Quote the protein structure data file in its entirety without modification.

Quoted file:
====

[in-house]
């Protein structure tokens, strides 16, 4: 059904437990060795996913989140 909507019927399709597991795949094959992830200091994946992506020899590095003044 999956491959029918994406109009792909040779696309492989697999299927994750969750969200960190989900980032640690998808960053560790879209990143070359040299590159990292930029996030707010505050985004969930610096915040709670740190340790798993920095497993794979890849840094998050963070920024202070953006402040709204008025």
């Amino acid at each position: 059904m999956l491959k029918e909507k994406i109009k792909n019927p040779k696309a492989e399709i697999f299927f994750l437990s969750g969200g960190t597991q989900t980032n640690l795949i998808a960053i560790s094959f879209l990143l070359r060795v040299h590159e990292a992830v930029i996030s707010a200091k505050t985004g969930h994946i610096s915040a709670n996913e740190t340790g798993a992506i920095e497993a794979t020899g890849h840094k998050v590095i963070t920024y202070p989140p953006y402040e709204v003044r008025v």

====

[in-house]
């Protein structure tokens, strides 16, 4: 059904437990060795996913989140 909507019927399709597991795949094959992830200091994946992506020899590095003044 999956491959029918994406109009792909040779696309492989697999299927994750969750969200960190989900980032640690998808960053560790879209990143070359040299590159990292930029996030707010505050985004969930610096915040709670740190340790798993920095497993794979890849840094998050963070920024202070953006402040709204008025």
């Amino acid at each position: 059904m999956l491959k029918e909507k994406i109009k792909n019927p040779k696309a492989e399709i697999f299927f994750l437990s969750g969200g960190t597991q989900t980032n640690l795949i998808a960053i560790s094959f879209l990143l070359r060795v040299h590159e990292a992830v930029i996030s707010a200091k505050t985004g969930h994946i610096s915040a709670n996913e740190t340790g798993a992506i920095e497993a794979t020899g890849h840094k998050v590095i963070t920024y202070p989140p953006y402040e709204v003044r008025v």